When the Alternative for Germany (AfD), a party that barely registered on the electoral radar in 2013, secured the third-largest share of the national vote in the German federal elections, it became harder than ever to shake off the suspicion that Germany’s and Europe’s “Weimar ghosts” had risen from the grave.
For more than a decade, talk of a resurgent far-right has been haunting liberal mainstream parties. Without doubt the electoral trend has been broadly favourable to populist anti-establishment parties of the right. The long-predicted electoral breakthrough, however, failed to materialise in Europe. Apocalyptic predictions for the elections in Austria in 2016 and in The Netherlands and France in 2017 did not come to pass.
But the story of a hyper-nationalist, populist, anti-immigrant, europhobic party winning more than 5m votes in Germany has a significantly more symbolic dimension. Was the AfD’s success the hardest proof so far that the post-war liberal chapter is already on a death spiral? Was it evidence that the fabled post-war liberal consensus was simply a noble but short-lived parenthesis rather than the triumphant “end of history”?
The post-war liberal consensus is indeed showing signs of stress. That has been the case for some time, even on the emblematic ground of the Federal Republic of Germany, where “never again” became a rallying cry for burying the ghosts of fascism once and for all. Mainstream parties have become complacent and unimaginative. Radical right-wing populism seems an attractive and effective option for voters in rebellious protest mood against the liberal establishment.
The success of the AfD is even more painful and symbolic because the entire trajectory of post-war Germany was hailed as an emblematic liberal triumph. This was a state that, emerging from the ruins of Nazism and the dark shadow of the Holocaust, was rebuilt to represent a paradigm of moderation, openness and the supreme rule of law. Extremism would be outlawed. It would be rendered taboo by courts and castigated by a society longing for stability while vowing never to forget. Nationalism would be tempered by the memory of its horrific excesses and replaced with the most emphatic embrace of Europeanism.
The collapse, literally and symbolically, of the Berlin Wall in 1989 fed the liberal illusion that history had “ended” in moral triumph. The renowned stability of the German party system and the relative electoral weakness of far-right populist parties, until now, belied a quietly hardening public mood in relation to identity, multiculturalism and European integration.
It is now clear that the overwhelming majority of AfD voters in 2017 were attracted by a cocktail of anti-immigration/anti-Islam rhetoric as well as euroscepticism and security concerns.
Ceding political ground
But populists offer a quasi-utopian alternative vision of change to the tired promises – and faces – of continuity. Their attraction lies more in voting for them as a gesture of rejection of established parties in various elections. That’s not the same as positively embracing their political programmes.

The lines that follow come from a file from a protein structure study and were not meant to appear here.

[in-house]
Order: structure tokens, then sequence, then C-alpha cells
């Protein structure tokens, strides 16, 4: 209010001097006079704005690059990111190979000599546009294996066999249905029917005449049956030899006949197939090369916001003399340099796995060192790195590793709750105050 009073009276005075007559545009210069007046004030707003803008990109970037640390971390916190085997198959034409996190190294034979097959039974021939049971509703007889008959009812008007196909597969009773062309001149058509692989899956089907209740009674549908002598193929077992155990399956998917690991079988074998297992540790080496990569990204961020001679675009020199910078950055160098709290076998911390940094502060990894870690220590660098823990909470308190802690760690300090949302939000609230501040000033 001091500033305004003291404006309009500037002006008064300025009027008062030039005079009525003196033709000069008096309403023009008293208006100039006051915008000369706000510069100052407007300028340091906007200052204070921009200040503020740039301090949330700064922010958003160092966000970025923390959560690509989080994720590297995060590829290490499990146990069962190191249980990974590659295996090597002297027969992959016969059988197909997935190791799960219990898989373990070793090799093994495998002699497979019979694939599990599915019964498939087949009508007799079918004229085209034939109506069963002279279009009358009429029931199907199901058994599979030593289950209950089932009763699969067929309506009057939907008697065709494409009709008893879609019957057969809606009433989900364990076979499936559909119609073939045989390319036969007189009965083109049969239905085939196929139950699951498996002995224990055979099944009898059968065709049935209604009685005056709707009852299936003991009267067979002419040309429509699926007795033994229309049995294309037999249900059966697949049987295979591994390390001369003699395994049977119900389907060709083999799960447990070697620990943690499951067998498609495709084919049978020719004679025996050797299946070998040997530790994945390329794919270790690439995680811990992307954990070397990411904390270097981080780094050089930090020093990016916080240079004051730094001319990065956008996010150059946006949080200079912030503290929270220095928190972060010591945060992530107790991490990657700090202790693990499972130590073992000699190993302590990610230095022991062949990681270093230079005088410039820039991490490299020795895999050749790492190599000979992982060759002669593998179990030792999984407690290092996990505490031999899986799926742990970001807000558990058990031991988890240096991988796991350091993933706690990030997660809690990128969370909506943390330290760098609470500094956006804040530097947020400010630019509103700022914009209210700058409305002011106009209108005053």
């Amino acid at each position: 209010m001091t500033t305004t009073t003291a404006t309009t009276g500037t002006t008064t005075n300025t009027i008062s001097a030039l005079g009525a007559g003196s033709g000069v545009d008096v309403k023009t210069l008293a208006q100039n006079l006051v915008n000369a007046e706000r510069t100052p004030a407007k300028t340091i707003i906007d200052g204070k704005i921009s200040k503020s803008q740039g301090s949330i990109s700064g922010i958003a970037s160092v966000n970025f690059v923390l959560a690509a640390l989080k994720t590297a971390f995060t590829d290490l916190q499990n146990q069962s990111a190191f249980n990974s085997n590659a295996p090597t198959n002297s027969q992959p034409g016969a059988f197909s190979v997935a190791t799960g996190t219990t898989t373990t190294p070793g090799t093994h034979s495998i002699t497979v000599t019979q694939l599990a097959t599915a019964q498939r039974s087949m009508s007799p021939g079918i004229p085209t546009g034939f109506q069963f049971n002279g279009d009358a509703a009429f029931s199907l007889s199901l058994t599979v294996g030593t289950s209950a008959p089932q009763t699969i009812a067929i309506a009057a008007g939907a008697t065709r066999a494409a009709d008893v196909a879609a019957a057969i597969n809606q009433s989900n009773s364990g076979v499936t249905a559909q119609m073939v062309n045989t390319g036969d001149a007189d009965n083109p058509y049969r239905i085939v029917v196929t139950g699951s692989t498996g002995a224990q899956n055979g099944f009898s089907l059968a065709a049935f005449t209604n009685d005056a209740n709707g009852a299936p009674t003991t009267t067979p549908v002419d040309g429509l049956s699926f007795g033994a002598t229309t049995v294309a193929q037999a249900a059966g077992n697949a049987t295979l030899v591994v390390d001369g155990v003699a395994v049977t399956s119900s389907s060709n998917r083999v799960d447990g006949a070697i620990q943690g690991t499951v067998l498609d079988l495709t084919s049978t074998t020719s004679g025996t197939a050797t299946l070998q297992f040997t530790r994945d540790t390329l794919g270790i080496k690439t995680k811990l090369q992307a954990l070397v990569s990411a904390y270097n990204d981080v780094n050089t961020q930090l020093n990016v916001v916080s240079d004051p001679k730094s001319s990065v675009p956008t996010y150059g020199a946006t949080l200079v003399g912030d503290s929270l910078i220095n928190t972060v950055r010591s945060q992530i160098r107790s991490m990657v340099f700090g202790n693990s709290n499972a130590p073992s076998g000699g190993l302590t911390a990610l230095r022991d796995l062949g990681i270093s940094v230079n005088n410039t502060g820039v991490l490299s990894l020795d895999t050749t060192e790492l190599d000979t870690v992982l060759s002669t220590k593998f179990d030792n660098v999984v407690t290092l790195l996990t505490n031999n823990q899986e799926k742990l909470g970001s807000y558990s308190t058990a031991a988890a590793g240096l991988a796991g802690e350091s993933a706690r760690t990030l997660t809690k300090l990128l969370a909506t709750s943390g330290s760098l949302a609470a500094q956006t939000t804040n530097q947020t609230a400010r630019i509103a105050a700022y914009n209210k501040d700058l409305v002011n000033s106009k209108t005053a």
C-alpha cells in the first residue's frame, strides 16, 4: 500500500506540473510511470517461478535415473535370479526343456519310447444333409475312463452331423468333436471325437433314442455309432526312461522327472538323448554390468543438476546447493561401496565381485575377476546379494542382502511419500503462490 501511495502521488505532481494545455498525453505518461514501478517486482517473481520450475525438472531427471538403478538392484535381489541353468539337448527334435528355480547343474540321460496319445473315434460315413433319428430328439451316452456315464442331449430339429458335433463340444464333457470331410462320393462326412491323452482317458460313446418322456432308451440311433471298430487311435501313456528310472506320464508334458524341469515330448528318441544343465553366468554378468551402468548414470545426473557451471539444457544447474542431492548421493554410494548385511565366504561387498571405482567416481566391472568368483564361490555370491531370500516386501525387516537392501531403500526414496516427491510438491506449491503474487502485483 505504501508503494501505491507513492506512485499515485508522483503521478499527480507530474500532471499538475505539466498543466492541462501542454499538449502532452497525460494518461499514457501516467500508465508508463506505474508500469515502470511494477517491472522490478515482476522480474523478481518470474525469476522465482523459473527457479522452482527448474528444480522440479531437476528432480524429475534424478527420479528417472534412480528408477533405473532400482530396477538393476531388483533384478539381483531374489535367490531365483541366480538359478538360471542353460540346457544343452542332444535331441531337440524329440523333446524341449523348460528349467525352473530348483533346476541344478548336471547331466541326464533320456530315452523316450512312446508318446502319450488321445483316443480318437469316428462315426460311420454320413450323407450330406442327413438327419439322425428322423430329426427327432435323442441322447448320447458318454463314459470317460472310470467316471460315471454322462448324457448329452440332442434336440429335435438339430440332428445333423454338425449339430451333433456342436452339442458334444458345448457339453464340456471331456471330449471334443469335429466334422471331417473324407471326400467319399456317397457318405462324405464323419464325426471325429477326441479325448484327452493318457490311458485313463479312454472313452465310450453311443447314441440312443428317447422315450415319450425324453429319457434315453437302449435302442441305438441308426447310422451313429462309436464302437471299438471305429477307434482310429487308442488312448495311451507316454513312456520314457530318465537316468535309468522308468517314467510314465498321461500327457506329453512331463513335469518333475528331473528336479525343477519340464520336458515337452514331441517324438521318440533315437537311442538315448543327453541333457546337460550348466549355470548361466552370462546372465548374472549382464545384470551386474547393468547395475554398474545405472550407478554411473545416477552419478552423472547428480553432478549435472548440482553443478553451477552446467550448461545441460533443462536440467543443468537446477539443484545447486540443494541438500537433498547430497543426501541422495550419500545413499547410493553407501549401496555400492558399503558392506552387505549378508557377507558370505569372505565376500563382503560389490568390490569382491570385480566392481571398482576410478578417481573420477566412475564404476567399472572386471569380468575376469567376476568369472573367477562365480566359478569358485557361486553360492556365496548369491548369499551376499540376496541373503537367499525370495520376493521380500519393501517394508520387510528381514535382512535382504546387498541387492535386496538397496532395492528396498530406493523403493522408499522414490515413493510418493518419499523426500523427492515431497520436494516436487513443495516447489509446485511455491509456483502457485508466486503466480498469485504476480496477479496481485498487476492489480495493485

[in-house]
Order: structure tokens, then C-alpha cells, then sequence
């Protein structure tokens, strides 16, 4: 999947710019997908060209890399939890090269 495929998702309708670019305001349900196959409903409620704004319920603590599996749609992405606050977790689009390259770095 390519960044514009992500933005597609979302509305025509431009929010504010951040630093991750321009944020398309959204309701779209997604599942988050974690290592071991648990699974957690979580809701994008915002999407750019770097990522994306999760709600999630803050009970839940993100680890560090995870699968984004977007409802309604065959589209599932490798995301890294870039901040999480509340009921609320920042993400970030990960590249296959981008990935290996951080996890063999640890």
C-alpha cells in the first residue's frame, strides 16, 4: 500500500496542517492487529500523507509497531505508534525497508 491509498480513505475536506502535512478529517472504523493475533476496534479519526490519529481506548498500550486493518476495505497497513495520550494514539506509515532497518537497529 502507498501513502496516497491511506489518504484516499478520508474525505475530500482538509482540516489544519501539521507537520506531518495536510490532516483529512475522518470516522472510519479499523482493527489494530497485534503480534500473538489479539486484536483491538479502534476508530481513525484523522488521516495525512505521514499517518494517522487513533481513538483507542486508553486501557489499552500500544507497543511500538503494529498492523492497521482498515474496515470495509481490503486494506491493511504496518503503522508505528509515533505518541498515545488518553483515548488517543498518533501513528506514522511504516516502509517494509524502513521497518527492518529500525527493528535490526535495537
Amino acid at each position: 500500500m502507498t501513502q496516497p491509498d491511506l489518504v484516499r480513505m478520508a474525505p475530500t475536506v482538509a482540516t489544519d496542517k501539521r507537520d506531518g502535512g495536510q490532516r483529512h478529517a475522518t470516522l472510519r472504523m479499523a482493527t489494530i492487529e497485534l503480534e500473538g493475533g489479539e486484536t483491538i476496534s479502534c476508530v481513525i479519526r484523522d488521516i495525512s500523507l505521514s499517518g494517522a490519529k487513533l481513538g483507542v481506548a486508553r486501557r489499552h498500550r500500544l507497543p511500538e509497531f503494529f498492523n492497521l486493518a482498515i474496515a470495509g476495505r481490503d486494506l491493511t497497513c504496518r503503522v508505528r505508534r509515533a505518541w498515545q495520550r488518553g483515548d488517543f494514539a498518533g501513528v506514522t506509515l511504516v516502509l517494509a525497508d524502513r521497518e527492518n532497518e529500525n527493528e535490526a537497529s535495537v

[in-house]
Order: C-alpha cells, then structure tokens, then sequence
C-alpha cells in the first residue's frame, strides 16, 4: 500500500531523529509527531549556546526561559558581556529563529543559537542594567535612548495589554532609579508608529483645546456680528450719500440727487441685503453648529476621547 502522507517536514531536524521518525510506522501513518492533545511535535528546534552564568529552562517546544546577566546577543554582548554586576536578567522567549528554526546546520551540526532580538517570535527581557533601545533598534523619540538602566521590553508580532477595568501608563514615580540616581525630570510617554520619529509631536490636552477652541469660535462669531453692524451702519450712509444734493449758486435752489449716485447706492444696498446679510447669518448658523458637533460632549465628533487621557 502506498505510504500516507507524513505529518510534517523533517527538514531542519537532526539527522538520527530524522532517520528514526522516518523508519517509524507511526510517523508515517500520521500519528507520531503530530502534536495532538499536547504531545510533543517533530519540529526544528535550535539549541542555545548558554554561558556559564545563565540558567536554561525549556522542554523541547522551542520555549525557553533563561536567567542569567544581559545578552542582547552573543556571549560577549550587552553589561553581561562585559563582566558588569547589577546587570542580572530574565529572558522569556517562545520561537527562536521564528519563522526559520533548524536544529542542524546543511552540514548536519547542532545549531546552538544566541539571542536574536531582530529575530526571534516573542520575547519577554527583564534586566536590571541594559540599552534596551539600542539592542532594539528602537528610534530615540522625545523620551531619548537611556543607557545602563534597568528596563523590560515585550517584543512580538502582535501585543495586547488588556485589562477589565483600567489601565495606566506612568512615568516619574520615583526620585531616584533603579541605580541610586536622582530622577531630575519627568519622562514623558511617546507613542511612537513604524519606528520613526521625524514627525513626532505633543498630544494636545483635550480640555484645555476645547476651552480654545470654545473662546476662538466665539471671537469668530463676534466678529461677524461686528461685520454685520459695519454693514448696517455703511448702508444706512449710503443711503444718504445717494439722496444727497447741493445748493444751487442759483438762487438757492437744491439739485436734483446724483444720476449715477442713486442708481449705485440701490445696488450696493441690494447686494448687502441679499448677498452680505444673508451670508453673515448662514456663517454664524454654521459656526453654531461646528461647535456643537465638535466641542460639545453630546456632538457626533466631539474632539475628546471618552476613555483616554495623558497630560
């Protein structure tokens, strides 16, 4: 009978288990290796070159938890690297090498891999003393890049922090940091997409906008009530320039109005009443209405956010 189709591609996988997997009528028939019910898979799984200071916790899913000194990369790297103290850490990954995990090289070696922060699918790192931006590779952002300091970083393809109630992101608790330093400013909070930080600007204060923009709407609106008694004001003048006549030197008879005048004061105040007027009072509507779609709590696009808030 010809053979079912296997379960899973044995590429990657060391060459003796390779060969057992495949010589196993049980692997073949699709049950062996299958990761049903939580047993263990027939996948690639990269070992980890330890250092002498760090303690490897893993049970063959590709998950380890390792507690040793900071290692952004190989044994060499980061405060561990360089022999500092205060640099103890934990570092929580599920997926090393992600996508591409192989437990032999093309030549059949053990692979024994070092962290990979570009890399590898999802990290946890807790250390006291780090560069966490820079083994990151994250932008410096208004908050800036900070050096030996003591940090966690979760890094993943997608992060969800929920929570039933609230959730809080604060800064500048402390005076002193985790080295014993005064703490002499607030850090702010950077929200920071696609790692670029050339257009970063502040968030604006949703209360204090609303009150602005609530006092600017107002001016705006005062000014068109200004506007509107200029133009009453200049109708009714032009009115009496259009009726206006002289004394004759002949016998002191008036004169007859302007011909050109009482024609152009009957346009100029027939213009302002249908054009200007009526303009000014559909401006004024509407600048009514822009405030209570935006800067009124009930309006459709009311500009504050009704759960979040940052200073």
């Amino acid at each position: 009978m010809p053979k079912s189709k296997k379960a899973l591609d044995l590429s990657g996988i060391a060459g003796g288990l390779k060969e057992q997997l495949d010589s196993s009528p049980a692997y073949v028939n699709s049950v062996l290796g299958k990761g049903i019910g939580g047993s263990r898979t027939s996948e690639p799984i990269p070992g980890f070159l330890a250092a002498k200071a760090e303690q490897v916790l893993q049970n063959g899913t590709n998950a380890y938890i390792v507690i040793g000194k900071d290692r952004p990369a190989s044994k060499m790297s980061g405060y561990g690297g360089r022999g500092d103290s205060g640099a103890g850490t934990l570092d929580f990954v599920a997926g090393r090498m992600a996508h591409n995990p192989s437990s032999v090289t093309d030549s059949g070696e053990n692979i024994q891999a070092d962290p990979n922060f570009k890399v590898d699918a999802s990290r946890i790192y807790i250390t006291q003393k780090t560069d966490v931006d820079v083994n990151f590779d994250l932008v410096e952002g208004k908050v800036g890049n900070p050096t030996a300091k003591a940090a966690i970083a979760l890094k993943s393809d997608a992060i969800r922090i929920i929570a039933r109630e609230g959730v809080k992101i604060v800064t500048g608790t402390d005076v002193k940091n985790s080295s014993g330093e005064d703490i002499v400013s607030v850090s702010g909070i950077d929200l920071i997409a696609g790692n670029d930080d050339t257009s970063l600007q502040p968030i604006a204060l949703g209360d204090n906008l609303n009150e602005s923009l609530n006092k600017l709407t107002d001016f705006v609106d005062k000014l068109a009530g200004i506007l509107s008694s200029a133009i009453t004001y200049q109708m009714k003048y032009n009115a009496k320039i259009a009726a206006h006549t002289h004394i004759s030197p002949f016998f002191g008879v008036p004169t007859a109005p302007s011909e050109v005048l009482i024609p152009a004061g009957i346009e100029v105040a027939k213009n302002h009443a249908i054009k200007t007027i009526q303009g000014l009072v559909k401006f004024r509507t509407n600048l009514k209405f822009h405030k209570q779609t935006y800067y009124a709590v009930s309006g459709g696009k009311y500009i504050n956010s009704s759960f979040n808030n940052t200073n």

The temptation for mainstream parties is to try to address this electoral discontent by conceding political ground to the AfD hyper-nationalists. It seems as though the best way out of the bind is to placate voters by moving further to the right on social, cultural and security issues.
This has never worked in the longer term, even if it may have on occasion delivered short-term, temporary electoral respite. Instead, mainstream parties need to set the diversity, cohesion and internationalism bars even higher. They must make an energising new case for these visions. They must also accept that in the process there will be an electoral penalty to pay for drawing clear ideological lines.
Out of this populist spasm, on both sides of the Atlantic, comes an opportunity. Liberal parties must grasp it, reframing their vision positively and recasting it as an energising alternative vision to both right-wing populism and the exhausted, distrusted mainstream politics. They must recover some of their own brand of radical thinking that drove their political momentum in the second half of the last century. They must inject it into a new progressive mainstream vision. Crucially too, they must do so before the populists claim the same political space.
And what of the 12.6% of people who voted for the AfD? In very stark contrast to its European counterparts, Germany had already set the bar of openness very high. It has welcomed and sheltered more than a million refugees since 2015. Angela Merkel refused to reverse course on this widely praised but also polarising and risky political journey. She held fast even when confronted with dissenting voices within her coalition, with adverse electoral results or even terrorist attacks.
In so many ways, the overwhelming majority of voters stood by her policy of “welcoming” and what it symbolically stood for. They have not done it unconditionally, nor without reservations or occasional wobbles. But they have done it in rejection of the AfD’s alternative of hyper-nationalism and scaremongering. In hindsight – and against the backdrop of significantly higher results for the far right in other countries where mainstream parties chose to indulge the divisive agenda of the populists, 12.6% may be a fair price to pay for boldly standing up to the “Weimar ghosts” and for resisting the temptation to blink first.